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Author Topic: Bitcoin and ham radio  (Read 4348 times)
AlPutino
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July 28, 2014, 09:10:53 AM
 #21

a packet radio that is specifically listening for signed bitcoin transactions to be sent to the network.
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Riniaiokl
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July 28, 2014, 09:58:05 AM
 #22

Not a ham operator but I've looked into it a bit. Problem is it has to little bandwidth for full nodes. It could possibly be used in a SPV manner for linking a specific payment terminal to a radio connected to a full node. But considering the block limit today is 1MB and that will have to be increased I don't think it can be used for the kind of emergency network I'm thinking of.
Riniaiokl
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July 28, 2014, 09:59:25 AM
 #23

Look up the TNC-PI for how packet radio can be realised.
Tenarlty
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July 28, 2014, 10:37:42 AM
 #24

There's some discussion here https://bitcointalk.org/index.php?topic=74924.0

 I don't think anyone has tried this yet. And, he hasn't said this to my knowledge, but I get the impression that MoonShadow may be a HAM so you might ask him.
WindMaster
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July 29, 2014, 06:08:04 AM
 #25

You'd need about 2kbps to download seven 1MB blocks an hour.  That's a lot of bandwidth 24/7/365 on a global HF network.  I think the Bitsat project and the use of UHF and SHF for a lot more relative bandwidth is the best solution for a global wireless network - https://bitcointalk.org/index.php?topic=334701.0

6 blocks/hr * 1048576 * 8 = 50331648 bits/hr

50331648 bits/hr / 3600 seconds = 13981 bps = 13.981 kbps   (with no additional overhead)

For 7 blocks/hr, 16.311 kbps   (with no additional overhead)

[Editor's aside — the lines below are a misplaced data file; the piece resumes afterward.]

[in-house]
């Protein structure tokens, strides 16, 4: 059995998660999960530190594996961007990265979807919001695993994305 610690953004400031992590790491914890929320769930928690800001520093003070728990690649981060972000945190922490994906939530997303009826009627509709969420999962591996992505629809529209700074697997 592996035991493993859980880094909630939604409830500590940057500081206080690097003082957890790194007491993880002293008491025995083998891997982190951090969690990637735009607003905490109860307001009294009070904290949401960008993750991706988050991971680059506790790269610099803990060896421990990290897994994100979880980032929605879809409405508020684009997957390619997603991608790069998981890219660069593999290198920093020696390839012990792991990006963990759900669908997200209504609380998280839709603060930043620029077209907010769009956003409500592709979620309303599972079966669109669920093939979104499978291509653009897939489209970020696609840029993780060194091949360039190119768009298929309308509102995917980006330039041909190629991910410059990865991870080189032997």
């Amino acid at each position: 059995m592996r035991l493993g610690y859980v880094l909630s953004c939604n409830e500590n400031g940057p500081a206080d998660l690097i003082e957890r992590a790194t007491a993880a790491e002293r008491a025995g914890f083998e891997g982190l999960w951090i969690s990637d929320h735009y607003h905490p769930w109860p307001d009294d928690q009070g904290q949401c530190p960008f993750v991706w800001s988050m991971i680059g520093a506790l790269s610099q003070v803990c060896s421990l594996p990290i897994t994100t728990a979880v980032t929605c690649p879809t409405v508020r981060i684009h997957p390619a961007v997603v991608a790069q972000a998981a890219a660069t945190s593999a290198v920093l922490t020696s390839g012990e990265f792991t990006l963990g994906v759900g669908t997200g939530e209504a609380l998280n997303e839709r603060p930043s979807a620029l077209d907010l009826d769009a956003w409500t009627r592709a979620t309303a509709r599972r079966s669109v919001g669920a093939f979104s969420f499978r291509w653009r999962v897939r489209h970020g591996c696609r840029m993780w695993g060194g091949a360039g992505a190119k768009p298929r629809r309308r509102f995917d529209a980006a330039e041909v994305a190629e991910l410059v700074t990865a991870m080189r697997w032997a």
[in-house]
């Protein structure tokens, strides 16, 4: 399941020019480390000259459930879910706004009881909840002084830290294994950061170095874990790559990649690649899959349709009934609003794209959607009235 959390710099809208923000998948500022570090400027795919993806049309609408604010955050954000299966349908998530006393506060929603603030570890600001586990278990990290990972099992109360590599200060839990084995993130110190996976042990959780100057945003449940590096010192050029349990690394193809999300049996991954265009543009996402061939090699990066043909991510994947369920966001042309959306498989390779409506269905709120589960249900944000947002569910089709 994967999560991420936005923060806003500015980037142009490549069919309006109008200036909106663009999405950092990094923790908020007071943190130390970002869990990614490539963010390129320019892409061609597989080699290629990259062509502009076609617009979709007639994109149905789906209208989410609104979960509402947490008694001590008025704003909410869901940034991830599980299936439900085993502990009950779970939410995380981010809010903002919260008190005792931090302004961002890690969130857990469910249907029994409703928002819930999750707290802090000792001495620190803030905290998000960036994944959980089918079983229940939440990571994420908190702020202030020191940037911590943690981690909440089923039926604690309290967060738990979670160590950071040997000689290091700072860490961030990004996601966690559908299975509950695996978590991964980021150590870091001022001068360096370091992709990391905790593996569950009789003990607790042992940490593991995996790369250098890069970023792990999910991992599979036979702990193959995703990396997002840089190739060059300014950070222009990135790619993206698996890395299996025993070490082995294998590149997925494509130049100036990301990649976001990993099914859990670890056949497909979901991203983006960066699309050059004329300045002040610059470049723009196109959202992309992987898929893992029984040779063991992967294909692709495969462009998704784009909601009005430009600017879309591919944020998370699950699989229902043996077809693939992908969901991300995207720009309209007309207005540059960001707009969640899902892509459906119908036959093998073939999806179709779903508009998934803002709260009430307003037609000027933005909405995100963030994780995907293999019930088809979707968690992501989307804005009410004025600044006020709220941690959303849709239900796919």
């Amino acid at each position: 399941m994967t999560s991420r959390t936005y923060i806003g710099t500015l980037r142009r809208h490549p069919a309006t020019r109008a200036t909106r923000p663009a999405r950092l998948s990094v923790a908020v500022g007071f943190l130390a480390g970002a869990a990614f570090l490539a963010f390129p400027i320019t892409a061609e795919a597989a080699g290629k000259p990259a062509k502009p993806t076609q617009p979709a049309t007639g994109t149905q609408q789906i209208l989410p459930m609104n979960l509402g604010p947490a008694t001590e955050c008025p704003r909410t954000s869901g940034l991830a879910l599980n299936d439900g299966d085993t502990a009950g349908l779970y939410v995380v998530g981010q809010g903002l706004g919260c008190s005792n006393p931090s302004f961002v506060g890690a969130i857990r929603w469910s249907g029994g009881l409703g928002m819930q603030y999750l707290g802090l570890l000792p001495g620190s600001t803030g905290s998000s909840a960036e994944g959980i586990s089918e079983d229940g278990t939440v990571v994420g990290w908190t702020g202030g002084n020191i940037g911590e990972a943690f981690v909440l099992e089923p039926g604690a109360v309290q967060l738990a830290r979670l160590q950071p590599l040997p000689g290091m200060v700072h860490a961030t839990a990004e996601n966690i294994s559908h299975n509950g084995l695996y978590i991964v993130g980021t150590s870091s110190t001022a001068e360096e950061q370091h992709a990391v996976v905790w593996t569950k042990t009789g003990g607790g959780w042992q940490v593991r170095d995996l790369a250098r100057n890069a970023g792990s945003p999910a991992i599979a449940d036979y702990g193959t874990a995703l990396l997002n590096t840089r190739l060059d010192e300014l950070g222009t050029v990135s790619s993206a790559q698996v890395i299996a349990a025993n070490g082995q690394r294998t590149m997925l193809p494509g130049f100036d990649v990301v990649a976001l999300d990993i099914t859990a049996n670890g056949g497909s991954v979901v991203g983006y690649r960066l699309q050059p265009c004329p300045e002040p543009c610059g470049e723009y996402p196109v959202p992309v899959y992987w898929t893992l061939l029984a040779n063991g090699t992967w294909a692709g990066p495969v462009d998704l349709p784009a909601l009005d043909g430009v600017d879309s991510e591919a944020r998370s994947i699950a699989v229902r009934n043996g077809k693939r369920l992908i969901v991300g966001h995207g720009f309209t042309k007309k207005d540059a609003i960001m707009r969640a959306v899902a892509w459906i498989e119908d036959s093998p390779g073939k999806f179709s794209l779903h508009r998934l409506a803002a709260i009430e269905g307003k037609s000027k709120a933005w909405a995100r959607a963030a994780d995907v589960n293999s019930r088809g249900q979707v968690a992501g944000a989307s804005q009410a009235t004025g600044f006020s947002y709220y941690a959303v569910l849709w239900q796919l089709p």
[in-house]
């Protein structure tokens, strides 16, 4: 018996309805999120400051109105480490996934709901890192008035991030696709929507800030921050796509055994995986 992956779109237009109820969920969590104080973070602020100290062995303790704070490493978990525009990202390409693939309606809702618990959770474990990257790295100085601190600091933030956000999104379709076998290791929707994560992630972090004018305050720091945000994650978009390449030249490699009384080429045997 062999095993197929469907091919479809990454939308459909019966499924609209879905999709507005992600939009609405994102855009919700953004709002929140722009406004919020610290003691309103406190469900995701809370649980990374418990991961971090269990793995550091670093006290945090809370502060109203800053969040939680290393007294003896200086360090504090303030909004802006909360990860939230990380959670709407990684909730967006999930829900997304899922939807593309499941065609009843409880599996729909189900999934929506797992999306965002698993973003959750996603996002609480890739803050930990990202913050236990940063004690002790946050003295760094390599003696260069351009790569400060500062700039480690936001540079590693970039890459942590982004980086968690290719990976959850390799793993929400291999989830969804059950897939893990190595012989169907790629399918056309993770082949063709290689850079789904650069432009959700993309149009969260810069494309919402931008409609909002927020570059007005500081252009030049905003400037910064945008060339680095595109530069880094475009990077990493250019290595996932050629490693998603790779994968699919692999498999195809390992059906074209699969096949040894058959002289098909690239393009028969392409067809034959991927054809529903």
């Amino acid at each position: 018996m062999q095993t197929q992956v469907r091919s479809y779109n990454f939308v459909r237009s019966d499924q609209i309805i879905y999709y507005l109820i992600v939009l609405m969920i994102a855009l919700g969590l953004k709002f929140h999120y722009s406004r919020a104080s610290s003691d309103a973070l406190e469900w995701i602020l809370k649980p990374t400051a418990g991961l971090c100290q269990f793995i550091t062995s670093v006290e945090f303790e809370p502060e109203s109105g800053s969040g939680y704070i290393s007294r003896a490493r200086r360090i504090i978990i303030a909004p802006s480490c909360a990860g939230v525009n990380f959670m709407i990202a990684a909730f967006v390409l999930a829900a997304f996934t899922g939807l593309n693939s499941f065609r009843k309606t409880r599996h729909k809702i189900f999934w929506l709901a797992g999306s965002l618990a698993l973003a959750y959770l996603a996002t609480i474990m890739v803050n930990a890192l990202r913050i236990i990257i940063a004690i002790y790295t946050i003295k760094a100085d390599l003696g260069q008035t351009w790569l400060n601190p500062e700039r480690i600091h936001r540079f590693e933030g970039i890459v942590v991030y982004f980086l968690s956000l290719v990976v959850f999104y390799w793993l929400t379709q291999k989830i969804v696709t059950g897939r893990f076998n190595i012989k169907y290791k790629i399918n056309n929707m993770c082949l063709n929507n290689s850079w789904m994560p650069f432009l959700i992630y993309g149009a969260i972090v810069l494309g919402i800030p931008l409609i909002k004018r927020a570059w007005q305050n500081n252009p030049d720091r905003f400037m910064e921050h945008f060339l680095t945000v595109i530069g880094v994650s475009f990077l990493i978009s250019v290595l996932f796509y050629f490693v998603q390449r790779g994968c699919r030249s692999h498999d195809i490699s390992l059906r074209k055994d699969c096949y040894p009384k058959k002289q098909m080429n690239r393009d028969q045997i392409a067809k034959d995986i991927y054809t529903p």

These rates exceed conventionally available AX.25 packet radio / TNC throughputs for HF and VHF ham bands (generally 300 baud FSK for HF, and 1200 baud AFSK or 9600 baud AFSK for VHF/UHF).  Either use of higher frequency bands or a custom modulation format that would tend to have a bandwidth exceeding amateur radio rules in most ITU countries on HF, VHF and UHF frequencies would be needed.  At that point you might as well just set up a 900MHz, 2.4GHz or 5GHz 802.11 link.


Yes, anyone can tune in to listen to ham radio, but it's important that we have parts of the radio spectrum to ourselves, otherwise all frequencies from DC to daylight would be licensed for commercial and public safety (much of which isn't listenable without buying horrifically expensive gear, if it isn't completely encrypted for no reason other than to eliminate transparency) use.

$10 to $15 for a Realtek-based DVB-T USB receiver dongle used as an SDR (software defined radio), and you can receive whatever you want from 24 to 1766MHz (in the case of versions of the dongle using an R820T RF front end).
http://sdr.osmocom.org/trac/wiki/rtl-sdr
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July 29, 2014, 08:12:22 AM
 #26

Woah, I want that but I think we'd all prefer it to be plug-n-play on all operating systems...

matthewh3
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July 29, 2014, 05:57:04 PM
 #27

6 blocks/hr * 1048576 * 8 = 50331648 bits/hr

50331648 bits/hr / 3600 seconds = 13981 bps = 13.981 kbps   (with no additional overhead)

For 7 blocks/hr, 16.311 kbps   (with no additional overhead)

These rates exceed conventionally available AX.25 packet radio / TNC throughputs for HF and VHF ham bands (generally 300 baud FSK for HF, and 1200 baud AFSK or 9600 baud AFSK for VHF/UHF).  Either use of higher frequency bands or a custom modulation format that would tend to have a bandwidth exceeding amateur radio rules in most ITU countries on HF, VHF and UHF frequencies would be needed.  At that point you might as well just set up a 900MHz, 2.4GHz or 5GHz 802.11 link.